Her Wikipedia page claims that her early symphonies were based on classical models, but later became fully Romantic in scope, but in listening to her first symphony here one can only compare her work to that of the early Beethoven symphonies, and not the first two. There is a clear dramatic narrative in her work that is both convincing and compelling. Although her later pieces would show dramatic shifts in tonality, even from the start she had “it,” that indefinable something that makes a composer’s music sound both well-structured and emotionally charged. Moreover, though this first symphony uses Beethoven as a model, it also includes the kind of surprising juxtapositions of themes that one finds in the work of Schumann. Yet early reviews of her music by male critics show their bias against women composers. One such review by Flodard Geyer in the Neue Berliner Musikzeitung, quoted in the booklet, said “That which female powers – powers of a second order – are capable of attaining, Emilie Mayer has achieved and brought to expression,” but the public reception to the concert was wildly enthusiastic. Nonetheless, Mayer continued to suffer gender bias throughout her life and career. Had she managed to write something as massive and impressive as Das Lied von der Erde, she would undoubtedly still be characterized by the male hierarchy as second rate because she wasn’t a man. According to annotator Bert Hagels:
Mayer suffered bitter disappointments in her further path as a composer. Although her symphonies were occasionally heard outside of Berlin, and although the concerts she later organized for her music in Berlin were warmly received, none of the great Berlin or Leipzig publishing houses showed interest in her orchestral works. Her eight symphonies remained unpublished, except in the case of the Fourth in B minor, which, though premièred in Berlin in 1851, did not appear in print until late summer of 1860, and then in an arrangement for piano duet. Of her at least 15 concert overtures only one appeared in print toward the end of her life, issued by a tiny Stettin publisher in 1880. In the latter half of the 1850s her composer’s career had already begun to stagnate.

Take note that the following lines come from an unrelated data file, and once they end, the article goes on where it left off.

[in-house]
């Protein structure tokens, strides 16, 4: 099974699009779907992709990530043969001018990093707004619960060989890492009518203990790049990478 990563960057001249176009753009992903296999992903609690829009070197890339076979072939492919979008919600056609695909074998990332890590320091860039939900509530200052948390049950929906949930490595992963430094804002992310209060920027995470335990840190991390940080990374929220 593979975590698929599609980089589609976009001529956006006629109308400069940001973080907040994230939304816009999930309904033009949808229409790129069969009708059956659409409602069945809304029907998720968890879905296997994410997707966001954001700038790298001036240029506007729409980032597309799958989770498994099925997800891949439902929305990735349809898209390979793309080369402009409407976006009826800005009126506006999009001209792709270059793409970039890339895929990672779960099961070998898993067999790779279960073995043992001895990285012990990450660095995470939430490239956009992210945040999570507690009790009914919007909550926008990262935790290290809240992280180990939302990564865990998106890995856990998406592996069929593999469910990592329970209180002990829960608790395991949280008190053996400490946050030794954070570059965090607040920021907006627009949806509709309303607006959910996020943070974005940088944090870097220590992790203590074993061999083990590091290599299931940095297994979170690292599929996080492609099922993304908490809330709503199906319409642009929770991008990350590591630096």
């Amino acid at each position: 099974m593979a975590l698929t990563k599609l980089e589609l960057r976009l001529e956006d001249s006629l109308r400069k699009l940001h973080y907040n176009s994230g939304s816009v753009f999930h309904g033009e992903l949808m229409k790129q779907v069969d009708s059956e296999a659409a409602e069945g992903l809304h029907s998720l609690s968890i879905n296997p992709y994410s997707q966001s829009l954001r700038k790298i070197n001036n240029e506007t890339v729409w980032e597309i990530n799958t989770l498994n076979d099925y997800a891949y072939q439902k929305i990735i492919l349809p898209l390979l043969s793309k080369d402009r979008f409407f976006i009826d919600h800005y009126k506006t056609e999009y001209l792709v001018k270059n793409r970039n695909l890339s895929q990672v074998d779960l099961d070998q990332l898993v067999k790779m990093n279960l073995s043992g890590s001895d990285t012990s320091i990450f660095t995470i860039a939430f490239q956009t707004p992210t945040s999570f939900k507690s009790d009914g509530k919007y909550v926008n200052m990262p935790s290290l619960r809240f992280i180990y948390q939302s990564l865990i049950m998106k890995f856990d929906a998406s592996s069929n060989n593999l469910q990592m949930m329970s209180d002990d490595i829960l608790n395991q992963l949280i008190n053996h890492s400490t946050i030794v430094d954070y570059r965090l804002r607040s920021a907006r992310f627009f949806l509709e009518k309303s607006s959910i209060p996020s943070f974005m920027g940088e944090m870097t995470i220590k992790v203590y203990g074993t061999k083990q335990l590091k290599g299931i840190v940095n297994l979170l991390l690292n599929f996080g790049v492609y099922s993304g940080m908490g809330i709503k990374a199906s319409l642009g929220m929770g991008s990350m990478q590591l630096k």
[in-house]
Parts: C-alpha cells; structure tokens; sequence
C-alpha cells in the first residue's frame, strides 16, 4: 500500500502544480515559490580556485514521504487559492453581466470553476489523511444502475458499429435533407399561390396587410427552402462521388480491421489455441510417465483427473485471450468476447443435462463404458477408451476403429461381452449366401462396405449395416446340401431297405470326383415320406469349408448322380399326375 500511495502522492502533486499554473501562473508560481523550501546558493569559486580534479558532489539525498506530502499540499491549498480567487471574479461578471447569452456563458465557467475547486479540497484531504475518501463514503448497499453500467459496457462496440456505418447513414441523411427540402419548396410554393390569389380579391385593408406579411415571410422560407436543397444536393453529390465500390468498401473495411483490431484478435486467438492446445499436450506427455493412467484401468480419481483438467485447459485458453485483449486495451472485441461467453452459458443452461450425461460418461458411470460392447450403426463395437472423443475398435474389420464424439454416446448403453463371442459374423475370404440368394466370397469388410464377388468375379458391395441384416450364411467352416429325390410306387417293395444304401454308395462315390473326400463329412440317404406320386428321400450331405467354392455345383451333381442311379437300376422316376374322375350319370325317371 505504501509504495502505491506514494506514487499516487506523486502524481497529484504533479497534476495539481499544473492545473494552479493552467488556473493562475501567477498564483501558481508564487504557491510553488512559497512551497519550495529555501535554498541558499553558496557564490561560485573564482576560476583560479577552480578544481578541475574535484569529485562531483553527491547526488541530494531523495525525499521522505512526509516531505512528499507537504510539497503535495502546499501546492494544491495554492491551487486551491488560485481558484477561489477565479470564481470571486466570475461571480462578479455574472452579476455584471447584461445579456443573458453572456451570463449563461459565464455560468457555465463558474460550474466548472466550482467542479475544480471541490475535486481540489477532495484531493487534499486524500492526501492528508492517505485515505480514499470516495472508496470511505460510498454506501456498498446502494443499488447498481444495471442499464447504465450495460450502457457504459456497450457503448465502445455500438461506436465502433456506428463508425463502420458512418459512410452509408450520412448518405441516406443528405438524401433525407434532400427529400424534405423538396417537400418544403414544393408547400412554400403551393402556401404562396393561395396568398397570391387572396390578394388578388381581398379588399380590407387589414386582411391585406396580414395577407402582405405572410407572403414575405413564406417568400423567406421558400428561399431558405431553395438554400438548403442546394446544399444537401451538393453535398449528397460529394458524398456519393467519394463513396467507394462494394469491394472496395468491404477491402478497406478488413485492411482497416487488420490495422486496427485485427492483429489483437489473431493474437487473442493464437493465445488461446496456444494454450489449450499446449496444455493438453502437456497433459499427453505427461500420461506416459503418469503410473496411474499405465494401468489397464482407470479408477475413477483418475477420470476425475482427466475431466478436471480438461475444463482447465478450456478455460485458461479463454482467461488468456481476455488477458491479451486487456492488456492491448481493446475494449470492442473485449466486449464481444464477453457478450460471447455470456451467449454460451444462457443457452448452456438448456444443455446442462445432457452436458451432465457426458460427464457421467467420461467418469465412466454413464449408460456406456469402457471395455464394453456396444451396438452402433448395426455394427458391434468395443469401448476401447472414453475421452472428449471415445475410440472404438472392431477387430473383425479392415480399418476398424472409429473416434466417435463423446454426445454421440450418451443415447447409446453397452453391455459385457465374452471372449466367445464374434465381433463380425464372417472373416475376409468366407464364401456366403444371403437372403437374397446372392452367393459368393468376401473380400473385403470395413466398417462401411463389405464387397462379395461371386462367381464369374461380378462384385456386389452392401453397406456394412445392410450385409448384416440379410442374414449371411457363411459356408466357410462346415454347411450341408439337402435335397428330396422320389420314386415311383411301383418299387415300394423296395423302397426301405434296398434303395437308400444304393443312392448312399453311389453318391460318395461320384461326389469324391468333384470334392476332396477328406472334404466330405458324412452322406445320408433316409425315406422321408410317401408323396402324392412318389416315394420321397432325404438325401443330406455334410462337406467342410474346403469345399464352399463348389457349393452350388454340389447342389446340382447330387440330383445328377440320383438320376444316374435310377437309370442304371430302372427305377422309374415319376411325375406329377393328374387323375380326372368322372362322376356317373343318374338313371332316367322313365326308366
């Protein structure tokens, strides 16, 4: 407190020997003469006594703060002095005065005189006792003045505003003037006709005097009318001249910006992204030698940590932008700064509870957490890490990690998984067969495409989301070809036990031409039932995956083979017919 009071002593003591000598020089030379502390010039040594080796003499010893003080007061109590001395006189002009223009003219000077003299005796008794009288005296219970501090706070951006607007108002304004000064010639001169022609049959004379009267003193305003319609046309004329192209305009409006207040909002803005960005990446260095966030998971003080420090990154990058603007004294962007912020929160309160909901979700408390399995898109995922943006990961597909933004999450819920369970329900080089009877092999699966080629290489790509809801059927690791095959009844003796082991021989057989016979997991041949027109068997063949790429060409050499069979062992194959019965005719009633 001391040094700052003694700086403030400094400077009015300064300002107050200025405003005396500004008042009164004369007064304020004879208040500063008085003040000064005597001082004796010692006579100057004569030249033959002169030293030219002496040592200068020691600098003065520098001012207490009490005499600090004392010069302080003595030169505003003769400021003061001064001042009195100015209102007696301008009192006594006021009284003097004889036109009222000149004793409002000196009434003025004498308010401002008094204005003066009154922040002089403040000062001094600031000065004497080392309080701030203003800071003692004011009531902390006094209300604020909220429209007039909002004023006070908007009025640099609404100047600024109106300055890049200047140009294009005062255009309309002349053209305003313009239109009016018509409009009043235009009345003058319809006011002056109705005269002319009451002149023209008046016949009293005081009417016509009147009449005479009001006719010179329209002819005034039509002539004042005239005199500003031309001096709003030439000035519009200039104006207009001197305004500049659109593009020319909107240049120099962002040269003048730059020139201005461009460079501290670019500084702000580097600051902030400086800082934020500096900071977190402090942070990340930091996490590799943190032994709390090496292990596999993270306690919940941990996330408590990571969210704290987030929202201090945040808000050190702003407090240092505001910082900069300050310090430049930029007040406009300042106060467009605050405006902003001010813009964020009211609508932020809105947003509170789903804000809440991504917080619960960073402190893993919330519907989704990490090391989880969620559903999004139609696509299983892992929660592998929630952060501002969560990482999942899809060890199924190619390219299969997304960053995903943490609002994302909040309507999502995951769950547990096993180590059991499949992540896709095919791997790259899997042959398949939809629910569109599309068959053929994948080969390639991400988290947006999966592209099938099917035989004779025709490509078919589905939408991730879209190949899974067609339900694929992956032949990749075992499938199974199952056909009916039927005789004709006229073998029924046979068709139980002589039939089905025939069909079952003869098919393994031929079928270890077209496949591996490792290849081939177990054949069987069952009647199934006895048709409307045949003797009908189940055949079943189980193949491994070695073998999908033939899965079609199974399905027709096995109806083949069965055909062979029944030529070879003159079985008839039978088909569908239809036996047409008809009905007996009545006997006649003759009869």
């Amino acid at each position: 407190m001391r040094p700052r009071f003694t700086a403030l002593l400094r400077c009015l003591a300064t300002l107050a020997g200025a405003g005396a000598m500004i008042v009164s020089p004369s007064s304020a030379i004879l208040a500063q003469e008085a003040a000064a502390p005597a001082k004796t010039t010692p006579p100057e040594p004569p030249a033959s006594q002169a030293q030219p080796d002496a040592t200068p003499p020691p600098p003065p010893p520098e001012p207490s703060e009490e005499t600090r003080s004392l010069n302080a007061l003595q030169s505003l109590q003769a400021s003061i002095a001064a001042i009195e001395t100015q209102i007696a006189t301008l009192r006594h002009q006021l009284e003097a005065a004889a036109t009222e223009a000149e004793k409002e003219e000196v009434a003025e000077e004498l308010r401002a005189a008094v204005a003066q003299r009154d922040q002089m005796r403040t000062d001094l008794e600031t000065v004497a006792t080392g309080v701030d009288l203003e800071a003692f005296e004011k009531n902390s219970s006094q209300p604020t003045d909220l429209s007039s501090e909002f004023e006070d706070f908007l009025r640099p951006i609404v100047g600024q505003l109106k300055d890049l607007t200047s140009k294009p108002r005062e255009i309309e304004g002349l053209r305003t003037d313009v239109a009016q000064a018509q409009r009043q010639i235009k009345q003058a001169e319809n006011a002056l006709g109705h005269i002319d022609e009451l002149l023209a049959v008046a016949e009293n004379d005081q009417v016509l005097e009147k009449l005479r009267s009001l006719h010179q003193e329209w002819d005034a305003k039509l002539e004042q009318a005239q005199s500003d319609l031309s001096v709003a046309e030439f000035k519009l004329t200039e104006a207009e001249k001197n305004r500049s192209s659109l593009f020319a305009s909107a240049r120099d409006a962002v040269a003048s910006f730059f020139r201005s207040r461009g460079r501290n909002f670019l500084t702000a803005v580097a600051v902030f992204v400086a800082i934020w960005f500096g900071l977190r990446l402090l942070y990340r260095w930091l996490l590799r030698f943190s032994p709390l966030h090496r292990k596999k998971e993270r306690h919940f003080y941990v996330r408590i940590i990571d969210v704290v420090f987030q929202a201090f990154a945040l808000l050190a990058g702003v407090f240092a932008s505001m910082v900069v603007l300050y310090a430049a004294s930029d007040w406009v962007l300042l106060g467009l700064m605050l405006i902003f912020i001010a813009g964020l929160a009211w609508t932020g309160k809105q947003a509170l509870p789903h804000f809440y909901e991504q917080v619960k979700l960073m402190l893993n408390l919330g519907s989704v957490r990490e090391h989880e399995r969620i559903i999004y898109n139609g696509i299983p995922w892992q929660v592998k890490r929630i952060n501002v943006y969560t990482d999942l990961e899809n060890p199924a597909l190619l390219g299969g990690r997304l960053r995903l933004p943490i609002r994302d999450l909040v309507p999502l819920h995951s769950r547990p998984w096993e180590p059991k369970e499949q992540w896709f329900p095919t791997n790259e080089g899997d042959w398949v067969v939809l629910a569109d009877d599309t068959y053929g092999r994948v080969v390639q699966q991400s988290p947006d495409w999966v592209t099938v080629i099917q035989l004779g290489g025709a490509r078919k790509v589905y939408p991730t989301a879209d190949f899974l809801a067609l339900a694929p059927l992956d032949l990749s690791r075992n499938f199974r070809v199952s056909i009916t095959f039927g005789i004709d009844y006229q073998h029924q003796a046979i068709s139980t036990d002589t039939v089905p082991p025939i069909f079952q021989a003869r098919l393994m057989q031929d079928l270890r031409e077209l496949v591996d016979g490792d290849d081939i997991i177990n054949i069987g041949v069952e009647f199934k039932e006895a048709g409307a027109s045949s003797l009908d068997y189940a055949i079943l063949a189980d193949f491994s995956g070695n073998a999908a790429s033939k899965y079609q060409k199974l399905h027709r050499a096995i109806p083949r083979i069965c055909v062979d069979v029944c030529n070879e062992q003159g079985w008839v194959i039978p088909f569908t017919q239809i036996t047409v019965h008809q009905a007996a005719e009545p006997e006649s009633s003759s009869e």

A true artistic tragedy, but in recent years her music has been recorded with some regularity by German orchestras and conductors—not even close to her full output, but at least enough to make people aware of just how great a composer she was. Although I could not find any claim in the booklet or notes for this CD that these are the premiere recordings of her first two symphonies, I checked thoroughly on the Naxos Music Library, Arkivmusic and Amazon and could not find another recordings of either of these two works. One very interesting aspect of the Second Symphony comes in the finale, where Meyer introduces a brief but spirited violin-cello duet.
Leo McFall, listed everywhere as a young conductor though I could not find a year of birth anywhere online, does a terrific job with these symphonies. Under his direction, the NDR Radiophilharmonie plays with fire and drive to every bar. I look forward to hearing much more of him in the future.
In addition to these two works, you can also find a number of Mayer’s other compositions on YouTube. Here is a partial but somewhat comprehensive list:
Symphony No. 7 in F min. (1856)
Jürgen Bruns, conductor
Faust Overture (1880)
Stefan Malzew, conductor
Symphony No. 4 in B min. (1851)
Same as Faust Overture
Cello Sonata No. 4, Op. 47
Thomas Blees, cellist; Maria Bermann, pianist
String Quartet No. 1 in G min., Op. 14
String Quartet in E min.
Steve’s Bedroom Band
Laura Colgate (violin) and Andrew Welch (piano)
I urge you to explore the music of this great and unjustly neglected composer. I promise you, you won’t be sorry.
—© 2020 Lynn René Bayley